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Latham & Watkins Environment, Land & Resources Department
March 5, 2015 | Number 1809
California Supreme Court Protects CEQA Categorical Exemptions
Court gives more deference to an agency’s decision to use a categorical exemption, likely thwarting environmental opponents.
On Monday March 2, the California Supreme Court upheld the use of a California Environmental Quality Act (CEQA) exemption for a large single-family residence. The holding has broad implications for home builders and developers. The court confirmed the use of categorical exemptions to CEQA that avoid the need for preparing CEQA documents — such as a negative declaration or environmental impact report (EIR) — for certain projects that require discretionary approval.
Berkeley Hillside Preservation v. City of Berkeley, S201116, (Cal. Mar. 2, 2015) overturned a Court of Appeal decision that held that categorical exemptions did not apply to the construction of a single-family home (6,478 square feet) in the hills of Berkeley. The Court of Appeal based its decision on a determination that opponents presented a “fair argument” that the project would have a significant environmental effect, thereby making a CEQA exemption inapplicable.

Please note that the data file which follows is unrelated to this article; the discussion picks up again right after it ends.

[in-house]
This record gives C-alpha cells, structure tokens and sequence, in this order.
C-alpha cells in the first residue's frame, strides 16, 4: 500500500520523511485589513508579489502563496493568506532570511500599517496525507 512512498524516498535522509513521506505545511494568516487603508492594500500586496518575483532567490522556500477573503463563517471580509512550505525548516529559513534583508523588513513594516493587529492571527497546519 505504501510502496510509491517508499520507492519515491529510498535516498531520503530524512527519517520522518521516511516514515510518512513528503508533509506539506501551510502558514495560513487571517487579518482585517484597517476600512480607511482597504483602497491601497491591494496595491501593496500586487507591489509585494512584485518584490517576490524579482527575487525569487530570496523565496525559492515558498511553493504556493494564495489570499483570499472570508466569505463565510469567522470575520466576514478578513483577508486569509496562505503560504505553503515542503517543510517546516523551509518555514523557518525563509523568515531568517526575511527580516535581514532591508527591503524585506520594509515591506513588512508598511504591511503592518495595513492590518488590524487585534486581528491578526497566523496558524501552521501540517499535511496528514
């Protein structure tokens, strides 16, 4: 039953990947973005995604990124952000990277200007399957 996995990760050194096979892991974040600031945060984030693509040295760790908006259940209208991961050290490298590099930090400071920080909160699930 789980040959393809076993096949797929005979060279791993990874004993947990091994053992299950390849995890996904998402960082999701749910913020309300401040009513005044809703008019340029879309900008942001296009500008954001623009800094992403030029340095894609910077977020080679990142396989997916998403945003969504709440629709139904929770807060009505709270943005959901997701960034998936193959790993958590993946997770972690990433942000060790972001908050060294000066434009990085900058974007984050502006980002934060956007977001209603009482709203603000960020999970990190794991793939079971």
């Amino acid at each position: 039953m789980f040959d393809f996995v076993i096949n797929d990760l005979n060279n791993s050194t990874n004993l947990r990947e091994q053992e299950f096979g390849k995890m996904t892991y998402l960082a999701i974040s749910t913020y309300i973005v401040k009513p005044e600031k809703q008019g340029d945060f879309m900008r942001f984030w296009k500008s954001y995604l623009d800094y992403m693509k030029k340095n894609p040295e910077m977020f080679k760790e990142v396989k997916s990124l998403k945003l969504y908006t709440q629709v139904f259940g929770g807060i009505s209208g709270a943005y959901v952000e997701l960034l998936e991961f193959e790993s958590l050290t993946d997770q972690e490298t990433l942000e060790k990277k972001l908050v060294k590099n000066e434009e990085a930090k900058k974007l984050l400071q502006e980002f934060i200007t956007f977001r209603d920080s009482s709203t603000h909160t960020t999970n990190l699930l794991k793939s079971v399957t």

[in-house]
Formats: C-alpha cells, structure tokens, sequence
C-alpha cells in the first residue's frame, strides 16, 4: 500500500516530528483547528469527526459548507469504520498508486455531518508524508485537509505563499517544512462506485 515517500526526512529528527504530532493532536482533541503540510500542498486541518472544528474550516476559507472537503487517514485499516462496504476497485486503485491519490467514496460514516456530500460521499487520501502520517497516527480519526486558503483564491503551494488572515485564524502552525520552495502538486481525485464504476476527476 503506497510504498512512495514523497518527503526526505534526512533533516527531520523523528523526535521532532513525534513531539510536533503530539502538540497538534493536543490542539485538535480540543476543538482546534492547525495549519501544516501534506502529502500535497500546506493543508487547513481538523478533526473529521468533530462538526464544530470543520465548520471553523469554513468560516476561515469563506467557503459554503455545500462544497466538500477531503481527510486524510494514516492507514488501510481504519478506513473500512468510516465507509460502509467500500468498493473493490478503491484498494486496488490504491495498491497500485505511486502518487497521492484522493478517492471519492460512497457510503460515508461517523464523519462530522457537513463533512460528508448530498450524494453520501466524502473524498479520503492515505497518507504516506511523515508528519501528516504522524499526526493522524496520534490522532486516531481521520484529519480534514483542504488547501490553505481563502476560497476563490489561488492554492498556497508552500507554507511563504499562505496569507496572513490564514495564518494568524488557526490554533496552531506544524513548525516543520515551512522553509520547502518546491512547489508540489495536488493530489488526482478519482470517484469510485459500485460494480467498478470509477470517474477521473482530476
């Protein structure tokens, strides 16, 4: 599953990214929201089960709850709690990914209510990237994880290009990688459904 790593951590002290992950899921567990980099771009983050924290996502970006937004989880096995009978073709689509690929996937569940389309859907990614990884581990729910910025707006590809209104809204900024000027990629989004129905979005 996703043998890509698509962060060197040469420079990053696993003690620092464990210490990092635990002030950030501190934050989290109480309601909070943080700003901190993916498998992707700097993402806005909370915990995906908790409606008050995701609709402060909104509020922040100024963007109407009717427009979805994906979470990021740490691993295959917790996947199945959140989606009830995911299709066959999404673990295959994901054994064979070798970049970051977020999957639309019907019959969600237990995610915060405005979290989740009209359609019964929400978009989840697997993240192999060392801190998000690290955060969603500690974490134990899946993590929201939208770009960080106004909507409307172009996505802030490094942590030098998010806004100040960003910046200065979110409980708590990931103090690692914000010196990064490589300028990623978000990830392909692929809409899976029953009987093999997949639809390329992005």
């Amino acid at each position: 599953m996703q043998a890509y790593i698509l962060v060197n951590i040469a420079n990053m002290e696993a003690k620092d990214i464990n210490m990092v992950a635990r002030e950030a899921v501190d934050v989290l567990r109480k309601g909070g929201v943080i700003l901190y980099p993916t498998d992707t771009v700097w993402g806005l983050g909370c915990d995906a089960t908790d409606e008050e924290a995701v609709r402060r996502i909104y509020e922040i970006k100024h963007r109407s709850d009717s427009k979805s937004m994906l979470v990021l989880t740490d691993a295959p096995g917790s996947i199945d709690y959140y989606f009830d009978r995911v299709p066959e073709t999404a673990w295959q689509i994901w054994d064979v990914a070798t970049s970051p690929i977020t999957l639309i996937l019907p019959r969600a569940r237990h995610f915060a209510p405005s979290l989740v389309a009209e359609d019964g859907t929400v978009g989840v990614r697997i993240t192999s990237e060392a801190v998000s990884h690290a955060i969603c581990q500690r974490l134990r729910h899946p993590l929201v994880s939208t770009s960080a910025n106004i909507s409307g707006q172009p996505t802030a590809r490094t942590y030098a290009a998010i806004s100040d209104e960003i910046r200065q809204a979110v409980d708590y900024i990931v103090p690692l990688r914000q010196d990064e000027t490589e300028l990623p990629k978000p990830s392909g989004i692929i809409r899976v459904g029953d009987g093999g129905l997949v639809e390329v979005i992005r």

CEQA generally requires that an agency prepare an EIR for any project that may have a significant effect on the environment.1 But the state has determined that several types of projects do not typically cause a significant environmental effect. These projects are exempt from CEQA under so-called “categorical exemptions” promulgated by the Secretary of the Natural Resources Agency.2 These exemptions include single-family homes and limited in-fill development projects.3 But those exemptions do not apply if “there is a reasonable possibility that the activity will have a significant effect on the environment due to unusual circumstances.”4 This exception to the categorical exemptions was at issue in Berkeley Hillside.
The Agency Decision
The City of Berkeley (the City) adopted a zoning board’s approval of a 6,478-square-foot house with an attached 3,394-square-foot 10-car garage without an EIR because the City found that the project fell within two categorical exemptions: it was both a single-family home and an in-fill project. The City found that the exception to those exemptions — a “reasonable possibility” of a “significant effect on the environment due to unusual circumstances” — did not apply.